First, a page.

But, you know, what, it`s actually even worse than that. What makes
this a real punch to the gun is that what Washington is now threatening to
do, what they are just four days away from actually doing is taking away
the extended unemployment insurance from those who have been unemployed the
longest, and at the same time, by going over the fiscal cliff, bringing the
recovery to a screeching halt.

People argue over how bad it would be to go over the cliff, but
everyone agrees, it would be bad. And if we go over for long enough, it
will create a new recession. So, now, you don`t have a job and you don`t
have unemployment insurance. You`ve been looking for a long time -- and
good luck finding a new job, because we just crashed the economy.

(BEGIN VIDEO CLIP)

OBAMA: The American people are watching what we do here. Obviously,
their patience is already thin. This is deja vu all over again. We`re now
at the last minute. And the American people are not going to have any
patience for a politically self-inflicted wound to our economy. Not right
now.

(END VIDEO CLIP)

KLEIN: This would be a wound to the very weakest in the economy. So
what is it going to be here, Congress? How badly do you want to hurt the
people who have been hurt worst by the recession?

(COMMERCIAL BREAK)

KLEIN: Prepare yourselves to see the great Rachel Maddow as you have
never seen her before. It is not the best new thing in the world, because
it is not exactly new. But it is related to the best new thing in the
world today, which is a tremendous thing.

(COMMERCIAL BREAK)

KLEIN: One of the ways the United States Congress reacted to the
spying shenanigans of President Richard Nixon was this law called the
Foreign Intelligence Surveillance Act. It was introduced by Senator Ted
Kennedy and the idea was to provide, I`m sorry, some oversight over the
government`s spying activities when it was Americans who were getting spied
on.

The act was known as FISA. It forced the government to get permission
from a special FISA court if, for example, they were tapping the phone of
foreign agent and that guy happened to call an American. In the U.S., you
need a warrant for that.

President Carter signed the bill into law in 1978. It was the law of
the land for more than 20 years, until it got amended under President
George W. Bush. You might remember this. A Patriot Act and a number of
other congressional acts vastly diminished FISA`s privacy protections and
expanded the government`s ability to spy on you and on me and all Americans
to tap our phones and read our e-mails.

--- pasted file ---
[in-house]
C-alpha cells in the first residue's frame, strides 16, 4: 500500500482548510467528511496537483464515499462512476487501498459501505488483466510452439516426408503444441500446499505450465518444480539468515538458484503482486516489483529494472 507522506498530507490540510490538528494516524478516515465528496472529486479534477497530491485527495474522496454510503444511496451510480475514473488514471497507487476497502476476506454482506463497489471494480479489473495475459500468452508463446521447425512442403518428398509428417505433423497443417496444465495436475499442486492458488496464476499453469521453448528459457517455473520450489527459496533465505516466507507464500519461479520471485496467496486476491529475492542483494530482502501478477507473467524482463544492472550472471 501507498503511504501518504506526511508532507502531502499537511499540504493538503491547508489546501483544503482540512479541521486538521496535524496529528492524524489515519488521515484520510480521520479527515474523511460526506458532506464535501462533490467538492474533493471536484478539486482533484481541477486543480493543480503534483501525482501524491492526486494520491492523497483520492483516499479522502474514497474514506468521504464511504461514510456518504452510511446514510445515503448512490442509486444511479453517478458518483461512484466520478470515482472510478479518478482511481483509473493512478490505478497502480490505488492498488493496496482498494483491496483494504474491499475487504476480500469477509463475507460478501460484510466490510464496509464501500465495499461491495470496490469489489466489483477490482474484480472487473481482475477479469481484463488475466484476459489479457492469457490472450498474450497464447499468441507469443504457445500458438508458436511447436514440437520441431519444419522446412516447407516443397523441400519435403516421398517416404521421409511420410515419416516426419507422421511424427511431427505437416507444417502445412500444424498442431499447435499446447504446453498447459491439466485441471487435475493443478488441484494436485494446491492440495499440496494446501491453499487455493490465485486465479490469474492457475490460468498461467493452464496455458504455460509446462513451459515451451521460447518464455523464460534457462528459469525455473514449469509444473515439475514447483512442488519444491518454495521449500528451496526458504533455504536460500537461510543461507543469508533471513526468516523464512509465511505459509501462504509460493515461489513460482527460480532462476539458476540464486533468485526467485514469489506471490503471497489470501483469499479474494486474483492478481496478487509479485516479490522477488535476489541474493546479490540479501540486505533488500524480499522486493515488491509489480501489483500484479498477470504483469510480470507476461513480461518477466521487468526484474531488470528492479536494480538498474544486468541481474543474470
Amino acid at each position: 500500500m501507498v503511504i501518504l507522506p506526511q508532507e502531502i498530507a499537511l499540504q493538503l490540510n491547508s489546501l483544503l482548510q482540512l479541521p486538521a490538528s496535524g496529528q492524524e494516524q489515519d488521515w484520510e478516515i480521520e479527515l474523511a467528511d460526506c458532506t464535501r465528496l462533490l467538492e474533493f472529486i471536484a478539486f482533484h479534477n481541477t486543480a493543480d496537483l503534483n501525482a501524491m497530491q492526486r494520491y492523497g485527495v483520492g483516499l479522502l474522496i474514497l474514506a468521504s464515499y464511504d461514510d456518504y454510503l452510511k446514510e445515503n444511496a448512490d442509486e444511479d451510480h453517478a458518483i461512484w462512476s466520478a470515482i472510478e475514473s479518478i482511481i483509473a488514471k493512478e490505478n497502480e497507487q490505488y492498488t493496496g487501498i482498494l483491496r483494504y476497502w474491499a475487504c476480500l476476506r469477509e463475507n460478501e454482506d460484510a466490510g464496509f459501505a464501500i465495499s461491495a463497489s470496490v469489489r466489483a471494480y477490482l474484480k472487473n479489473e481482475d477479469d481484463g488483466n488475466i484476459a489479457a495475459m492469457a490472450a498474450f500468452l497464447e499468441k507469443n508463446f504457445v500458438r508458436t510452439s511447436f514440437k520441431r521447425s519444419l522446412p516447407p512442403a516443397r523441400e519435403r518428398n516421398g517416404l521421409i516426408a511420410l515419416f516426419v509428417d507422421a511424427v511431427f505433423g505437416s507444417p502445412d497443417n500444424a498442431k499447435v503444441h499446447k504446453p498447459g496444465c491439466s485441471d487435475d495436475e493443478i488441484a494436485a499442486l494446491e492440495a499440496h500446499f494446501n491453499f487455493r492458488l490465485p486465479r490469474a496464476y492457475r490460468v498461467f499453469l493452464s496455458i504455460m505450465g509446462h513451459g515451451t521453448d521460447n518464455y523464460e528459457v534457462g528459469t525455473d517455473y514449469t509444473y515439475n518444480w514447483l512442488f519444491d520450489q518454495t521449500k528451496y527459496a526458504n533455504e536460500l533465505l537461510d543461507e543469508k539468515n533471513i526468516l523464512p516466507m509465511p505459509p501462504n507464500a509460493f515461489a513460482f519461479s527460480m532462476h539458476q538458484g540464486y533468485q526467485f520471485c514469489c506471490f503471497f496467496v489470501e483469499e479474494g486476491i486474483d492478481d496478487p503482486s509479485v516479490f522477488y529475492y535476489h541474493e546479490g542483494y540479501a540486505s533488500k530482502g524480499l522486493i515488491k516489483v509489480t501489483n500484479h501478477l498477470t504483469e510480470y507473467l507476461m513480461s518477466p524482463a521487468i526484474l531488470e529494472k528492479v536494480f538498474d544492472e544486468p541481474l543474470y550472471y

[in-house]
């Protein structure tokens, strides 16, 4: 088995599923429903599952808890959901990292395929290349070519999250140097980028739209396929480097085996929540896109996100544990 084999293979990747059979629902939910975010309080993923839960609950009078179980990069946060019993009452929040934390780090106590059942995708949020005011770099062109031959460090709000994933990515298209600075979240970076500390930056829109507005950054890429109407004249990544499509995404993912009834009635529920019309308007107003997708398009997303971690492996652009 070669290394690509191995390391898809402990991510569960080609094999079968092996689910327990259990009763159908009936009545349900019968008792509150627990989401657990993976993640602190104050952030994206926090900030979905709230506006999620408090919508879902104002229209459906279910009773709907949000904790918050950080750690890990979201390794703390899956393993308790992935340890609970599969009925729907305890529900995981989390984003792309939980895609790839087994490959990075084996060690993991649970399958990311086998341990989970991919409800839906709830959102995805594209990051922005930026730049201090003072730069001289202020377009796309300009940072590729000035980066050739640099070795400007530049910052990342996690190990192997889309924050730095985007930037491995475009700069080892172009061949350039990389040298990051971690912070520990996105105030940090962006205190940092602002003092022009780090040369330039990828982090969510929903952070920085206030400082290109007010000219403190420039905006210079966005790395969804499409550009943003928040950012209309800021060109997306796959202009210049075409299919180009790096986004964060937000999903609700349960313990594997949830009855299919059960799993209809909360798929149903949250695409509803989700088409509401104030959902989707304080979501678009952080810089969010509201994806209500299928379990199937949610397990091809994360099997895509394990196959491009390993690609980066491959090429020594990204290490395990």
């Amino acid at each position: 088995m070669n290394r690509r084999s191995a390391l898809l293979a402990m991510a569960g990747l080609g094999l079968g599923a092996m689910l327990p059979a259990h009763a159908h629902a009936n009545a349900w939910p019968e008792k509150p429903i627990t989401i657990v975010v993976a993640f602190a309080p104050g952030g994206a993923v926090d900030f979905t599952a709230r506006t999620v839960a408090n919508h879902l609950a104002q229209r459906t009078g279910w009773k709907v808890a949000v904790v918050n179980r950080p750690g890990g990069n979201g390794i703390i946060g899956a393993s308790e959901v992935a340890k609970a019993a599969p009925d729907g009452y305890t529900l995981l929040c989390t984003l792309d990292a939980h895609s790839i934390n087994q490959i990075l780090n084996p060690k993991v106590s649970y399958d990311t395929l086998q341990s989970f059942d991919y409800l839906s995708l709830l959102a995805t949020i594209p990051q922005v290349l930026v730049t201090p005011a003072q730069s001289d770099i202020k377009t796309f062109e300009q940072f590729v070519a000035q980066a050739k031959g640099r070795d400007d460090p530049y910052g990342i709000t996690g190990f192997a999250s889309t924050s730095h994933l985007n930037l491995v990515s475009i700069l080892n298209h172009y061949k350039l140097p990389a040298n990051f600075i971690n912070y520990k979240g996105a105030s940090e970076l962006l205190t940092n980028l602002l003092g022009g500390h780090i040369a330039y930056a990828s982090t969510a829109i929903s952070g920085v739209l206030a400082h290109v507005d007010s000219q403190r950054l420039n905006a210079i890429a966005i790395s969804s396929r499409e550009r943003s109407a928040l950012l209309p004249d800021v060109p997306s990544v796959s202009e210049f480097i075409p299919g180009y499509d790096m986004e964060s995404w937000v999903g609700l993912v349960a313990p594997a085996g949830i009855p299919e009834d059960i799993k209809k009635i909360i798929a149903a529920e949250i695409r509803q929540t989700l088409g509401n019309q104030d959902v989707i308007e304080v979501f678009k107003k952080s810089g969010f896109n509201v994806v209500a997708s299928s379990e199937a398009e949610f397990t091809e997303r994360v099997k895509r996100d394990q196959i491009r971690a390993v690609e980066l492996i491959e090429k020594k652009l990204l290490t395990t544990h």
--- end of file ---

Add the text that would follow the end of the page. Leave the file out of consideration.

And, in the end, you would probably never even know they were doing
it. And we as a country, at that time, we had a huge fight about it. It
was a major issue in the 2004 presidential campaign between President Bush
and John Kerry.

In the 2008 Democratic primary, then-Senators Clinton and Obama, they
fought about it. They even ended up voting on opposite sides of the issue
when it came up for a vote that summer.

FISA, and whether or not we already have a government with too much
power to spy on us, whether or not there should be more congressional and
judicial oversight of that power, whether or not more should be done to
protect people`s privacy -- our country`s been having been fights over that
tough for years now.

But you know what happened today in Congress? Congress, despite being
stalled on pretty much everything -- today, Congress extended FISA,
extended the federal government spying powers and did it quickly, like
that. The Republican-led House passed a bill in the fall with a little
help from Democrats and the Senate passed it today in an overwhelming vote
of 73 yeas to 23 nays. President Obama is expected to sign it.

If you are a civil liberties guy, there was good news and bad news in
this debate. The good news for was that there were a bunch of privacy
amendments, including one from Democratic Senator Ron Wyden of Oregon. His
amendment would have required the head of the country`s spy agencies to
tell Congress when Americans accidentally got spied on. Right now, we have
no way of knowing how often that happens. It seems like something we might
like to know.

Also, Republican Senator Rand Paul of Kentucky, he wanted to force the
government to get a warrant to read our e-mails and other electronic
communications.

For privacy advocates, these amendments were the good news. The bad
news, the Democratic-controlled Senate killed every single one of those
amendments, killed them dead. They voted them all down.

And today, the once-controversial warrantless wiretapping bill was
extended for another five years, and amazingly, almost nobody seems to have
noticed.

We used to fight about this stuff. The whole reason FISA needs
congressional reauthorization every few years is that we are supposed to